For better mental health and addictions care, B.C. launches ‘A Pathway to Hope’

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NORTH VANCOUVER, B.C. – The Government has announced a new vision of care for children, youth, young adults and people experiencing mental health and addictions challenges, called A Pathway to Hope: A roadmap for making mental health and addictions care better for people in British Columbia.

“For too long, little attention was paid to mental health and substance use care by previous governments,” said Premier John Horgan. “A Pathway to Hope lays out our plan to help people now and improve the health and wellness of all British Columbians in the long term. We’re taking a provincewide approach to build a system of care where services are always within reach and people have the supports and opportunities they need.”

According to the government, the Pathway to Hope is the 10-year plan, for mental health and addictions care for people to receive the services and tools they need to get help early on. The plan will identify the priority actions the government will take over the next three years to help people immediately to reduce demand on services down the road.

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Supporting the wellness of children, youth and young adults, supporting Indigenous-led solutions and improving access and quality of care is the current focus. With ongoing work to address the overdose crisis to improve systems of addiction care.

“There is nothing more pressing than ensuring every young person has the supports they need to not just survive, but thrive,” said Judy Darcy, Minister of Mental Health and Addictions. “These longstanding problems in mental health and addictions care won’t be fixed overnight. But by starting to move from a crisis-driven system to early intervention and prevention – especially for children and youth – we can help people before their problems become more severe.”

The roadmap was launched with Mental health and addictions advocates at Mountainside Secondary school in North Vancouver launched the road map of the Pathway to Hope. Between 2013 and 2015, the number of B.C. students reporting depression rose by 50% and the number reporting anxiety increased by over 135%. Further, 17% of students reported that they had seriously considered suicide in the last year.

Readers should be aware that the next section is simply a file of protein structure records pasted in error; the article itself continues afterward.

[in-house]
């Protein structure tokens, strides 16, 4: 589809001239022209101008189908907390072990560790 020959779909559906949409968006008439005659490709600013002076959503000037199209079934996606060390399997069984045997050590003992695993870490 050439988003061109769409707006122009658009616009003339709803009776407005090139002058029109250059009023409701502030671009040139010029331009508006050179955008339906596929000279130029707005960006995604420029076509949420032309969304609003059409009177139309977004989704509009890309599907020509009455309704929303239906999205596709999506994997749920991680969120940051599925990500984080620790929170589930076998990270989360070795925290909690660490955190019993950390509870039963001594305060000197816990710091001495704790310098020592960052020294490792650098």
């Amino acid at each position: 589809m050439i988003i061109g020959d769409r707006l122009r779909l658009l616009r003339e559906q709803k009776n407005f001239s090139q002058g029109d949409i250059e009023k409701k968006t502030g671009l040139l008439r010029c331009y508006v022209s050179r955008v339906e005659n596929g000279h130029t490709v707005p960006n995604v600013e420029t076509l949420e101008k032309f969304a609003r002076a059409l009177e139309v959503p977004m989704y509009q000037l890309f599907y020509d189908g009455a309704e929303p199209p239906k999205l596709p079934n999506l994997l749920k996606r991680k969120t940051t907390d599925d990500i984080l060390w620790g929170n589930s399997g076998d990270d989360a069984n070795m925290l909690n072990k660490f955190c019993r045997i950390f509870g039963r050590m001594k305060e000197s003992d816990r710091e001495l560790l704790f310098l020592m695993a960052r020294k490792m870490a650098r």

Pathway to Hope is a plan to begin transforming mental health and substance use care for children, youth, young adults and their families to reach them where they are – in their homes, communities and schools.

This will start moving the mental health care system from a crisis-based approach to upstream early interventions and begin to replace the current patchwork of services with wraparound services and supports.

Initial priority actions in the three-year plan include:

  •  Increasing access to affordable counselling and support: expanding sliding scale and no-cost community counselling services with $10 million in grants to non-profits. This will expand affordable access for people, especially those without extended health coverage and those facing barriers related to race, ethnicity, religion, gender, age, social class and/or sexual orientation.
  •  Launching integrated child and youth teams connected to schools: establishing multi-disciplinary teams in five school districts over the next two years to bring wraparound services and supports directly to young people where they feel safe and comfortable, so families and caregivers do not have to navigate a system on their own.
  •  Opening more Foundry centres: increasing the number of Foundry youth centres from 11 to 19, so that young people in more communities can access these “one-stop shops” for health and wellness resources, services and supports.
  •  Expanding First Nations-run treatment centres: supporting the construction of two new urban treatment centres and renovations to a number of existing centres providing culturally safe access to substance use services.
  •  Expanding intensive services for children and youth: establishing two new intensive day programs for children and youth with severe mental health and/or substance use challenges transitioning out of hospital care, and 20 new family care home spaces with clinical care as an alternative to hospitalization.
  •  Supporting early childhood social-emotional development: enhancing and expanding early intervention services and programs in child development centres and community-based organizations and launching new professional development tools and educational resources to support service providers and caregivers of children under six years of age.

Delivering A Pathway to Hope is a shared priority between government and the BC Green Party caucus, and is part of the Confidence and Supply Agreement.


“It is great to see this strategy identify key priority items, such as expanding First Nations-run treatment centres and targeting early indicators of emotional development and well-being,” said Adrian Dix, Minister of Health.

To view more on A Pathway to Hope; CLICK HERE


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